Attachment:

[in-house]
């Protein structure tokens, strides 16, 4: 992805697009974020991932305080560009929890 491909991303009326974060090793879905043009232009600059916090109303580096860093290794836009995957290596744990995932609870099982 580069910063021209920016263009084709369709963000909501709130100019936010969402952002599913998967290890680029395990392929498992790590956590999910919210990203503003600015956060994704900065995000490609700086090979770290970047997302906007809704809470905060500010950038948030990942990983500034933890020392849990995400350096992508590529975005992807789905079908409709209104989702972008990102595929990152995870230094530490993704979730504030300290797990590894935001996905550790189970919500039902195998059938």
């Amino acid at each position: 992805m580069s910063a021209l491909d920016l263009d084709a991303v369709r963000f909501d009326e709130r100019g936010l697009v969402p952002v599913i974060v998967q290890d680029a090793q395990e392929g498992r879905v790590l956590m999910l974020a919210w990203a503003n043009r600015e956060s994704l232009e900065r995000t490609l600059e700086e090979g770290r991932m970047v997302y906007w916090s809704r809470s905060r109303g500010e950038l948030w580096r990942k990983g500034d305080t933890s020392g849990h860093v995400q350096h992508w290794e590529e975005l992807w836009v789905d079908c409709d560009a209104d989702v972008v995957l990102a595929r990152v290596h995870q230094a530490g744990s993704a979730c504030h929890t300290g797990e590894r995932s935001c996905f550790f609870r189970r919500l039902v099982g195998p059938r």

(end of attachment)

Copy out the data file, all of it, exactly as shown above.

[in-house]
């Protein structure tokens, strides 16, 4: 992805697009974020991932305080560009929890 491909991303009326974060090793879905043009232009600059916090109303580096860093290794836009995957290596744990995932609870099982 580069910063021209920016263009084709369709963000909501709130100019936010969402952002599913998967290890680029395990392929498992790590956590999910919210990203503003600015956060994704900065995000490609700086090979770290970047997302906007809704809470905060500010950038948030990942990983500034933890020392849990995400350096992508590529975005992807789905079908409709209104989702972008990102595929990152995870230094530490993704979730504030300290797990590894935001996905550790189970919500039902195998059938």
């Amino acid at each position: 992805m580069s910063a021209l491909d920016l263009d084709a991303v369709r963000f909501d009326e709130r100019g936010l697009v969402p952002v599913i974060v998967q290890d680029a090793q395990e392929g498992r879905v790590l956590m999910l974020a919210w990203a503003n043009r600015e956060s994704l232009e900065r995000t490609l600059e700086e090979g770290r991932m970047v997302y906007w916090s809704r809470s905060r109303g500010e950038l948030w580096r990942k990983g500034d305080t933890s020392g849990h860093v995400q350096h992508w290794e590529e975005l992807w836009v789905d079908c409709d560009a209104d989702v972008v995957l990102a595929r990152v290596h995870q230094a530490g744990s993704a979730c504030h929890t300290g797990e590894r995932s935001c996905f550790f609870r189970r919500l039902v099982g195998p059938r």